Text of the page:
Bay Area Commuting Key Statistics and Facts for 2023

Commuting is a big part of life in the San Francisco Bay Area. Here are some key stats about Bay Area commuting in 2023:

  • About 2/3 of Bay Area workers work in the county they live in​1​.
  • 3% of all workers commute into the Bay Area from outside the region​1​.
  • 88% of Santa Clara County’s employed residents work in the county​1​.
  • 59% of San Mateo County employed residents commute to jobs in the county, which is the lowest in the region​1​.
  • Four times as many workers commute into the region compared to the number who commute out each day​1​.
  • San Francisco and Silicon Valley import workers from other communities, primarily in the East Bay​1​.
  • San Francisco pulls in a net 150,000 commuters daily, and Santa Clara County brings in a net inflow of nearly 100,000 workers each day​1​.
  • The number of people working from home tripled between 2019 and 2021, from 5.7% to 17.9% of workers, or roughly 9 million to 27.6 million people. In the Bay Area, about 35% of its workforce primarily worked from home​2​.
  • Commute times in the Bay Area have shortened the most in the country since the start of the COVID-19 pandemic, with an average of 6.4 minutes shaved off their daily travel time in 2021 compared to 2019​2​.

Statistics about the Bay Area Rapid Transit (BART) system include:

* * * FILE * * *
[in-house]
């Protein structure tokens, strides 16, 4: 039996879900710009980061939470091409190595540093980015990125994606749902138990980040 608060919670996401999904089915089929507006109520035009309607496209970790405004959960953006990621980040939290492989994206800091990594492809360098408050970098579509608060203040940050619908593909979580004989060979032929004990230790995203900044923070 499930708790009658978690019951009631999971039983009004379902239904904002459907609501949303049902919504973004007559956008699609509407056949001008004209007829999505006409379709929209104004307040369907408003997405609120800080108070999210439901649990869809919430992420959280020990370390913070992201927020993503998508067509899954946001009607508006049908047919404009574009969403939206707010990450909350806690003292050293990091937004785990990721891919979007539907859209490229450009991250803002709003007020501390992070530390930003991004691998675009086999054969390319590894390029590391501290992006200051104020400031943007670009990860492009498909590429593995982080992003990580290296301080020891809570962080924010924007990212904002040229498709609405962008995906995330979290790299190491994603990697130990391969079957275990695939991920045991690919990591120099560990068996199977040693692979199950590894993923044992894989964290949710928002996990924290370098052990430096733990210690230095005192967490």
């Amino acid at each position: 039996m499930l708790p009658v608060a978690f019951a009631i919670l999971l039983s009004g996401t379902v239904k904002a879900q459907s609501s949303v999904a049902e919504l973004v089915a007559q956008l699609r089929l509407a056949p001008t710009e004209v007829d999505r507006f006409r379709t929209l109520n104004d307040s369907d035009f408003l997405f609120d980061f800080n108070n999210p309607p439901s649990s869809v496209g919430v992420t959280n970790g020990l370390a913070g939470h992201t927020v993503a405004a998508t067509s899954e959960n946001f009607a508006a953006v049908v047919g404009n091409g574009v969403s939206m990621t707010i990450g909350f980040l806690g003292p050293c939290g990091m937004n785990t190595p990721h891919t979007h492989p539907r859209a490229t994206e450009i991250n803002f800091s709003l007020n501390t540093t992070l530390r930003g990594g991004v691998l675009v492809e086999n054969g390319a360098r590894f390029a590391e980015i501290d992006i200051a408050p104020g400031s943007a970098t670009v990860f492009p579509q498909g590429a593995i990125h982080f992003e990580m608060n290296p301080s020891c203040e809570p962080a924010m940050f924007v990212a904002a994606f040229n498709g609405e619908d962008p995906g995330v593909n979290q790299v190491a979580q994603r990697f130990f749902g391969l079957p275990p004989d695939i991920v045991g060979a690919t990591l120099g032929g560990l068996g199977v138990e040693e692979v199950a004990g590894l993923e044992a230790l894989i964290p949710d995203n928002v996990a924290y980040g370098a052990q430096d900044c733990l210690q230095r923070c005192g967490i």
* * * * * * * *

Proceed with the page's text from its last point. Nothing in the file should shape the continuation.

• BART covers a total of 131.4 miles​3​.
  • There are 50 stations in the BART system, which include 19 surface, 15 elevated, and 16 subway stations​3​.
  • BART has a total of 669 legacy revenue vehicles with a seating capacity of 72 in both the Rohr-built A- and B-Cars, and 64 in C-Cars and C2-Cars. Additionally, BART has 8 DMU train cars each with a seating capacity of 104​3​.
  • The maximum speed of BART trains is 70 mph with an average speed of 35 mph, including 20-second station stops​3​.
  • Bart is on time 82.5% of the time.

Good luck on your next Bay Area commute!

Thomas Smith

Thomas Smith is a food and travel photographer and writer based in the San Francisco Bay Area. His photographic work routinely appears in publications including Food and Wine, Conde Nast Traveler, and the New York Times and his writing appears in IEEE Spectrum, SFGate, the Bold Italic and more. Smith holds a degree in Cognitive Science (Neuroscience) and Anthropology from the Johns Hopkins University.

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